DSBL is not bad

Quoting from http://dsbl.org/faq:

  • list.dsbl.org single-stage relays tested by trusted testers
  • multihop.dsbl.org the outputs of multihop relays, tested by trusted testers
  • unconfirmed.dsbl.org everything else, including tests done by anonymous testers; people could potentially sign up their own ISP’s mail server to this list

After that it says the following:

Note that the multihop and unconfirmed lists are very aggressive and have the potential for a high level of false positives.

GNOME uses list.dsbl.org among others. Gmail is only listed by unconfirmed and multihop.

5 Replies to “DSBL is not bad”

  1. Sorry, but by its actions, DSBL has shown that it is bad.

    DSBL is used by Telstra Bigpond, Australia’s largest ISP, and for several months a high percentage of emails from Gmail accounts to Bigpond have been getting rejected – thanks to an absurd DSBL rule.

    To me, this smacks of political games.

    I don’t trust DSBL.

  2. You’re right in that I was too hasty in linking DSBL and Telstra Bigpond as based on various threads here >
    Telstra may be using mail-abuse and not DSBL.

    However, clearly there are some problems for Gmail due to DSBL rules>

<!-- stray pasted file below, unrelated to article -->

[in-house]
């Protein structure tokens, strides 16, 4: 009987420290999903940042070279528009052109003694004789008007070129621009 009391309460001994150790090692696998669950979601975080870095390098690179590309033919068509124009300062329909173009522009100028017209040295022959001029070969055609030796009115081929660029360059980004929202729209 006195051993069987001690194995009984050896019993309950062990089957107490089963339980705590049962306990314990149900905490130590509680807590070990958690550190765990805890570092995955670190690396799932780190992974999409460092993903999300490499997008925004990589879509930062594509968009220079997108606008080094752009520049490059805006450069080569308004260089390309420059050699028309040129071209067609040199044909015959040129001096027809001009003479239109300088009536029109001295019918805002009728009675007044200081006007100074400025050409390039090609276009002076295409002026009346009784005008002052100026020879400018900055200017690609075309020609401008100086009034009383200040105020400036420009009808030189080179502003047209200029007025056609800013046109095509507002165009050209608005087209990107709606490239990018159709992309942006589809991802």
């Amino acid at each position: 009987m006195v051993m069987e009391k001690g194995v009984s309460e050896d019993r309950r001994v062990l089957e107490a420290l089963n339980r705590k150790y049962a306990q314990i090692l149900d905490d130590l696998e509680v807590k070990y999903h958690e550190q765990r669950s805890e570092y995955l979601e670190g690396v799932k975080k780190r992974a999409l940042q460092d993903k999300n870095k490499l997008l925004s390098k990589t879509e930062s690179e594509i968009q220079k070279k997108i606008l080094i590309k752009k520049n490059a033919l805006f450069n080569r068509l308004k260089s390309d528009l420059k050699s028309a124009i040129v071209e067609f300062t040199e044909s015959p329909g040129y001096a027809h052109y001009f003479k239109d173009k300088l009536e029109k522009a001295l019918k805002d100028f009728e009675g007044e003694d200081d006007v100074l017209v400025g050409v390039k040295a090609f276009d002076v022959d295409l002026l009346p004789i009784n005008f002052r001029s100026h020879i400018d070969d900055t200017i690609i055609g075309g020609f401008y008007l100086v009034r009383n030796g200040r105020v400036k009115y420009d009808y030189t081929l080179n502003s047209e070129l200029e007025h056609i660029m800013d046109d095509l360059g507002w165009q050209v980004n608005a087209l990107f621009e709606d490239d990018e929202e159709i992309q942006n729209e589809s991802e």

I am so absolutely frustrated in having my Gmail emails rejected due to some Blacklist that suddenly kicks in that I have to agree with the various comments at luis’ blog that the RBL solution is not really a solution since it is so easy to abuse it. Any security solution that introduces its own gaping security hole is fatally flawed and should be discarded.

  3. You seem to blame RBL in general because sometimes they are used incorrectly (e.g. unconfirmed.dsbl.org or spamcop for blocking instead of tagging). That is just the way it is. Further, RBL is not a security solution. It is a way to block mailservers from sending mail to you because they likely will send spam to you or are for another reason unwanted. No RBL guarantees there will not be any false positives. Some RBL lists have as purpose to block valid mail to pressure the sender (e.g. make an ISP remove spammers). It is up to the individual sysadmins of the various mailservers to decide what they find acceptable.

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